2011 evidenced our inability to predict substantial change and respond to tumultuous events. The ramifications of foreign policy decisions will not show their true colors for some time. Below, I discuss notable states – Turkey, Iran, Egypt, Qatar, Cuba, Burma, Ivory Coast, Norway, Israel, and Palestine – that I believe are important because of their effects on peace and diplomacy, as well as their demonstration of how rather unexceptional American exceptionalism is. As always, please share what events you feel are important for decision making in foreign policy in the comments section below, and you can connect with me on twitter. Wishing a Happy and Peaceful 2012 to all!
I. Summary of the Past Year
A plethora of significant events occurred in 2011 that will continue to shape international relations and foreign policy strategies. For my purposes, I will focus on the decisions surrounding a few significant events that I believe will have notable long-term ramifications, good and bad.
A. US, UK, and other allies’ efforts to facilitate Palestine’s isolation
I know this can readily be lumped under ‘news of the same’ because discourse on Israel-Palestine is so entrenched, with parties on all sides talking at each other, rather than with each other; nonetheless, the US’ threatened veto of Palestine’s full state membership within the UN General Assembly is notable for many reasons. It foremost is a clear instance in which the US has placed itself as an obstructionist to Palestinian efforts to achieve liberty. This is amplified due to the US’ demonstrated inability or lack of will to cajole Israel to cease settlement expansion. I have to ask, how does the US believe Israel, Palestine, Arab states, and Arab streets will respond? What will change, or what will stay the same as a result?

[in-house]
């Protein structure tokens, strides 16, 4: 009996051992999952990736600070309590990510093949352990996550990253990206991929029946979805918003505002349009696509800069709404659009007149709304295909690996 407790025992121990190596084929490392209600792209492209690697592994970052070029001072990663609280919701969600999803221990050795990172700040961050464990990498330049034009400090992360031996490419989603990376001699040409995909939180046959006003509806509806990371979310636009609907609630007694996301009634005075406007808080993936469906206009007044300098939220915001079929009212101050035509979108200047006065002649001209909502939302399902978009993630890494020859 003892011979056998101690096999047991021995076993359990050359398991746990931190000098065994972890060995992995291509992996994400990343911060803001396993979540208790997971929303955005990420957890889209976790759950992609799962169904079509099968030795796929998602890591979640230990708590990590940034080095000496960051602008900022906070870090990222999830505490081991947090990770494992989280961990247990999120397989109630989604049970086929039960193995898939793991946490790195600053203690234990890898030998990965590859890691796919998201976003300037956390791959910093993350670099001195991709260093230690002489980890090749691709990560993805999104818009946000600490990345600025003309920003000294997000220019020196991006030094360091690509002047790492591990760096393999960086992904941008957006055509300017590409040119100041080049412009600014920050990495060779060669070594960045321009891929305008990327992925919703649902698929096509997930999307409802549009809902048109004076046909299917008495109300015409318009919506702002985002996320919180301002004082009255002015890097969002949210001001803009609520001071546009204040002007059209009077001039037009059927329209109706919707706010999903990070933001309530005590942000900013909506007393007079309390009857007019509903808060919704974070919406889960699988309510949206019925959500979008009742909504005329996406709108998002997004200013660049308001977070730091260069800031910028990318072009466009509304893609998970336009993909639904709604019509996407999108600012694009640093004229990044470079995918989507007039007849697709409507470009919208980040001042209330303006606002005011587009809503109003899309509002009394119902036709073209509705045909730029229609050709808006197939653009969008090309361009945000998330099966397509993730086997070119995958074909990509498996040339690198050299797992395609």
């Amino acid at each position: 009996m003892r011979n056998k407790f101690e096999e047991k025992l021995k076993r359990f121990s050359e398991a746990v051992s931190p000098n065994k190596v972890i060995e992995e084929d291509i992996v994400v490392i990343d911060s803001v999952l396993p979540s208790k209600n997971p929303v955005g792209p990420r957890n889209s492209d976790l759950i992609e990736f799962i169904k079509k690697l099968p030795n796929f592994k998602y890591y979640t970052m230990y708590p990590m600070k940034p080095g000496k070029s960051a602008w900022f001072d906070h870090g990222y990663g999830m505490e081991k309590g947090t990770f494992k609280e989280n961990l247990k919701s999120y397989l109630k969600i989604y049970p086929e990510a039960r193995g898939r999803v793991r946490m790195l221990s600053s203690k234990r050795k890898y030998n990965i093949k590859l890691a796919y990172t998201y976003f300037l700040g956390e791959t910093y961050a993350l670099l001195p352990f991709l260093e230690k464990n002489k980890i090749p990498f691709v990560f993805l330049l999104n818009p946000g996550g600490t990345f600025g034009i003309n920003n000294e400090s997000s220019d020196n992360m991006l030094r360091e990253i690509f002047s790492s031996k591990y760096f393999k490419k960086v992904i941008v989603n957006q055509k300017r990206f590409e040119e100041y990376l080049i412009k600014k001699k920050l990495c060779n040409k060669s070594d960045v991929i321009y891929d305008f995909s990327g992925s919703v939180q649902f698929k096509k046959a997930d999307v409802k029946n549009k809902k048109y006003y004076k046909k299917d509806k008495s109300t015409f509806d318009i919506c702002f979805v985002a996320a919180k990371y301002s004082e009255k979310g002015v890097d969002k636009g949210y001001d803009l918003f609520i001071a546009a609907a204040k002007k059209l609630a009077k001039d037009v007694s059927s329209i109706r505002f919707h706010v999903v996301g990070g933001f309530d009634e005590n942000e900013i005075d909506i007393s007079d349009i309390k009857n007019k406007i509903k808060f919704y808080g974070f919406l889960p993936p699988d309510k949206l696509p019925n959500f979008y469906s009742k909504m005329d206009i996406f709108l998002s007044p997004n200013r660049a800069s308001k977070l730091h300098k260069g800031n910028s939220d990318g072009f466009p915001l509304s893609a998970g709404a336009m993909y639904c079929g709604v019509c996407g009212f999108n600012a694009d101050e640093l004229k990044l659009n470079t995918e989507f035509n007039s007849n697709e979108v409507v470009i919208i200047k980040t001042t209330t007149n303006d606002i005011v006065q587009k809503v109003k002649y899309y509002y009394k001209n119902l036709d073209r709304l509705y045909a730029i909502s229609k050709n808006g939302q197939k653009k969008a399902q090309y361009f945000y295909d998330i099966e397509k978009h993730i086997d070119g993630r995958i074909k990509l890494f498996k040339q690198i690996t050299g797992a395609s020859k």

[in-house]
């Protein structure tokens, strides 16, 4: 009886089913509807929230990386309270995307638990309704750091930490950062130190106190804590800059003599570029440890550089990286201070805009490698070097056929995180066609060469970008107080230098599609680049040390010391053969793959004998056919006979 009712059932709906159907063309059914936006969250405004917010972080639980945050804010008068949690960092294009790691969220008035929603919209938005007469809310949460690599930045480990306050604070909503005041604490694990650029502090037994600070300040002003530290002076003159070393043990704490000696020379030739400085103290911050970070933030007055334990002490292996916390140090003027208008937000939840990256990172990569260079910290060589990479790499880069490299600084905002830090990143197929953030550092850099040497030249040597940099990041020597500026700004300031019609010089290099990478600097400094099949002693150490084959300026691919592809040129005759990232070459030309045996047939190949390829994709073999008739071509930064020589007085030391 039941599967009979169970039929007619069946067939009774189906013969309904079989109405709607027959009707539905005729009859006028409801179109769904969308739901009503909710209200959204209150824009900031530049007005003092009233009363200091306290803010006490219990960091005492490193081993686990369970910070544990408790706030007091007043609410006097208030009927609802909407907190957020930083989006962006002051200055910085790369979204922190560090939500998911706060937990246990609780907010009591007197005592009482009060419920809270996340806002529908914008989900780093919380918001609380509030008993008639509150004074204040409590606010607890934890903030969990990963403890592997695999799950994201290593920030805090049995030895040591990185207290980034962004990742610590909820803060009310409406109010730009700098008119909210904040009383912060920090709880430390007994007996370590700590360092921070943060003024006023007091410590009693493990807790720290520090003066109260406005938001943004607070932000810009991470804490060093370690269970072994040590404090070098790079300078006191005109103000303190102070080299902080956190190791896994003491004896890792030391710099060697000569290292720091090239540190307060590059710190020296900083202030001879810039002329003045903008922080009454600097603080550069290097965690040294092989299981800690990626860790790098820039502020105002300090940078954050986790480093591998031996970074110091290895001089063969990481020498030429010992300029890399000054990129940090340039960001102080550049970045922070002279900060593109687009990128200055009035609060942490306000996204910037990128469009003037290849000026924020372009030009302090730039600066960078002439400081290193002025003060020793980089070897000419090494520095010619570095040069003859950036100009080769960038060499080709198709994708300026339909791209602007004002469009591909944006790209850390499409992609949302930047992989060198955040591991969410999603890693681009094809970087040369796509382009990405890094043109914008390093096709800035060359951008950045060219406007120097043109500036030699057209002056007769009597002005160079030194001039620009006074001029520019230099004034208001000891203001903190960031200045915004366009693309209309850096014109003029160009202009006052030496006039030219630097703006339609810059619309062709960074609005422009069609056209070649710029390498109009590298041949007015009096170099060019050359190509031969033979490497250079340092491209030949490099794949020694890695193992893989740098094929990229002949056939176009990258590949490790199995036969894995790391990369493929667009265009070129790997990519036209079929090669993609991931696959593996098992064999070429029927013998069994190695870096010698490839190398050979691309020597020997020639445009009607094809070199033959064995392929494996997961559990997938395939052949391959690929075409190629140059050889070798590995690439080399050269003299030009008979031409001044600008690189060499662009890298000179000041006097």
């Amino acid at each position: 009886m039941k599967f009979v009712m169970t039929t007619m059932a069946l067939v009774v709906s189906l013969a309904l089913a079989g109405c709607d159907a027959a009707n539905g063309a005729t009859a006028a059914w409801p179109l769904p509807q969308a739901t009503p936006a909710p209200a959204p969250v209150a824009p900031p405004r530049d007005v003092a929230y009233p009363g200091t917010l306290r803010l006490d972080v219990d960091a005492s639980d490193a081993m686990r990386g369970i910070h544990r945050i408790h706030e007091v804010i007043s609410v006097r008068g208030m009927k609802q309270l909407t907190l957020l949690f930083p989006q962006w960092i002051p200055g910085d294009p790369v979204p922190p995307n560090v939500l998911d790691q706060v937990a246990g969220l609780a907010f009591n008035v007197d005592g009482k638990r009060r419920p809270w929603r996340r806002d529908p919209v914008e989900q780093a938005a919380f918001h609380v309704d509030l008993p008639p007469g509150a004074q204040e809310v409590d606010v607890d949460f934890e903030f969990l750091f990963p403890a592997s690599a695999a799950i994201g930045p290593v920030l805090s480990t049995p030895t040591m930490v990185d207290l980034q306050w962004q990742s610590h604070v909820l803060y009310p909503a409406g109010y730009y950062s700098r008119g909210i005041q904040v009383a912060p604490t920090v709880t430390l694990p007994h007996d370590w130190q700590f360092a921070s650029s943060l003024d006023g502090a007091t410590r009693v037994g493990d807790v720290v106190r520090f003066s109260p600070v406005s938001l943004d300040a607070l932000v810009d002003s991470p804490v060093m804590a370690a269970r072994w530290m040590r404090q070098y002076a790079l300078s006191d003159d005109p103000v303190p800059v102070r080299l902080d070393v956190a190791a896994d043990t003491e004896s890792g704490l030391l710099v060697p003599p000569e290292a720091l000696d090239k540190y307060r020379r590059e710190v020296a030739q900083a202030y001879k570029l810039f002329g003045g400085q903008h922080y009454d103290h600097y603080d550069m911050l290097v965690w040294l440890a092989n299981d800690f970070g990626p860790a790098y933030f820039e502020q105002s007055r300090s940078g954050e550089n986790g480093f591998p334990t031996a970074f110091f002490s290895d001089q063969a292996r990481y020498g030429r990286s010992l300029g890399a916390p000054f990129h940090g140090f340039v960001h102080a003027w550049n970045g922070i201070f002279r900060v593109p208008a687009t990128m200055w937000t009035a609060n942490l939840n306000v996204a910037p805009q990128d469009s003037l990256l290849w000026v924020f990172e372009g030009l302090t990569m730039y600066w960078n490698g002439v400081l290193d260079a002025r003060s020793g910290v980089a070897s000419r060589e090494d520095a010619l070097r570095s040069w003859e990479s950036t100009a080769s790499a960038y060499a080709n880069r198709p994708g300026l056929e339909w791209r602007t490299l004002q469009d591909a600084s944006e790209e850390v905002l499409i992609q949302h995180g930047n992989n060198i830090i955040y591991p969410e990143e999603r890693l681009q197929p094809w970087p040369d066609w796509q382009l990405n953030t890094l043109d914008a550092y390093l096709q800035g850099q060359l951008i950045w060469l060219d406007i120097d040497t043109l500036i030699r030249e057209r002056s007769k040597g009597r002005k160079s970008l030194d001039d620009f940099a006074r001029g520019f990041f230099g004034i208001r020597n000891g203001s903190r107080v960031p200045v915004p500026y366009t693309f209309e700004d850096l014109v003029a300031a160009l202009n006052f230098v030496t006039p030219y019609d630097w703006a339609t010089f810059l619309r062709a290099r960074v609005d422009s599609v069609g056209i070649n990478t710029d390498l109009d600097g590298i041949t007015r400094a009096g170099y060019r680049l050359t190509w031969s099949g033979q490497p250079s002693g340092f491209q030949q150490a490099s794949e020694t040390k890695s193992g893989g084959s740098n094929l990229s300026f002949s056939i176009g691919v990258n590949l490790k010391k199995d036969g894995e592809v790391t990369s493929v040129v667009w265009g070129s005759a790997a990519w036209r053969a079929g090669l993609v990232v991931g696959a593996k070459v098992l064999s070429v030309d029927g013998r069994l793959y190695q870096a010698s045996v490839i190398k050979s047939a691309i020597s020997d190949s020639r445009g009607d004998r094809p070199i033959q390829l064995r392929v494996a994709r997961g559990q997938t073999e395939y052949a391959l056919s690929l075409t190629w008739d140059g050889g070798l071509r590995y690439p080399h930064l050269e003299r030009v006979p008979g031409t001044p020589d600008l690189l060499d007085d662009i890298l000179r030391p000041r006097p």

I expect it to be a flashpoint for further extremism on all sides. Israel will likely react with further settlement expansion and anti-Arab political/legal measures, Palestine may seek to put further responsibility for state functions and administration on Israel to hamstring Israel and draw international legal attention, and terrorists, extremists, and states will likely capitalize on the discord to further their own political goals.
B. Focus of effort to isolate Iran
The majority of attention has been placed on delegitimizing and stymieing Iran’s nuclear program. The IAEA’s most recent report was heralded by many as proof of Iran’s nuclear weapons program. (I believe the main areas of concern are built upon speculation and, moreover, that there is no legal basis to forbid certain nations from procuring nuclear weapons; this is outside of this discussion, though). The US, UK, EU, and others have taken further steps to isolate Iran and cripple its economy. In addition, the apparent covert assassination campaign targeting civilians and military personnel involved in nuclear or military programs is extremely provocative (and obviously illegal). Further tension building measures include the US’ lack of support to self-determination in Shi’i dominated Bahrain, possible removal of the Mujahedin-e Khalq (MEK) from the US’ foreign terrorist organizations list, and Israeli threats of a military incursion into Iran. US claims that Iran is behind an amateurish plot to assassinate the Saudi Ambassador to the US, as well as other planned attacks in the US, suggest that there is little hope for rapprochement with Iran. The US’ choice to avoid lending transparency and legitimacy to the claim suffers, though; for instance, the US or Saudi Arabia could hold Iran accountable if they brought Iran to the International Court of Justice, apparently an unthinkable idea.